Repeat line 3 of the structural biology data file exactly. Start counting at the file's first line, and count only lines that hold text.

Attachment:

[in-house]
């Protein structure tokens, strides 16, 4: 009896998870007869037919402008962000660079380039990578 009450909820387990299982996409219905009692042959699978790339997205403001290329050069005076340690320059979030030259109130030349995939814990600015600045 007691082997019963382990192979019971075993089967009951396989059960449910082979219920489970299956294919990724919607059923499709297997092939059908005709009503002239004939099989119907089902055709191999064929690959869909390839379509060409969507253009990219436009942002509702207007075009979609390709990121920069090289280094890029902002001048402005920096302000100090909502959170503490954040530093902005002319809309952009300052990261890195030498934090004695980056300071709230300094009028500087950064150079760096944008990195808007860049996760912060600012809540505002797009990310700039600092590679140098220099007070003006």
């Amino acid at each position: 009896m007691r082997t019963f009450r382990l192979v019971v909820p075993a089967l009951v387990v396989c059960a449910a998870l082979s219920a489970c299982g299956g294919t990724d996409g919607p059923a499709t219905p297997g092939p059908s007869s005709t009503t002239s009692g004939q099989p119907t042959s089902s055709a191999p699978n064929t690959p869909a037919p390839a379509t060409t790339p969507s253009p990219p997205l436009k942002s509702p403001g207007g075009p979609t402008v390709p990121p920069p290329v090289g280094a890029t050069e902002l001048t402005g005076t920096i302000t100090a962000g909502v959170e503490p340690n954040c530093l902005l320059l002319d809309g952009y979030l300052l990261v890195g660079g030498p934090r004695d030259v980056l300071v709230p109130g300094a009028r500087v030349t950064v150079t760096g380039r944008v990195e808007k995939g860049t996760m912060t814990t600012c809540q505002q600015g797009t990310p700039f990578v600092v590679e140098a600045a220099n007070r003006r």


């Amino acid at each position: 009896m007691r082997t019963f009450r382990l192979v019971v909820p075993a089967l009951v387990v396989c059960a449910a998870l082979s219920a489970c299982g299956g294919t990724d996409g919607p059923a499709t219905p297997g092939p059908s007869s005709t009503t002239s009692g004939q099989p119907t042959s089902s055709a191999p699978n064929t690959p869909a037919p390839a379509t060409t790339p969507s253009p990219p997205l436009k942002s509702p403001g207007g075009p979609t402008v390709p990121p920069p290329v090289g280094a890029t050069e902002l001048t402005g005076t920096i302000t100090a962000g909502v959170e503490p340690n954040c530093l902005l320059l002319d809309g952009y979030l300052l990261v890195g660079g030498p934090r004695d030259v980056l300071v709230p109130g300094a009028r500087v030349t950064v150079t760096g380039r944008v990195e808007k995939g860049t996760m912060t814990t600012c809540q505002q600015g797009t990310p700039f990578v600092v590679e140098a600045a220099n007070r003006r």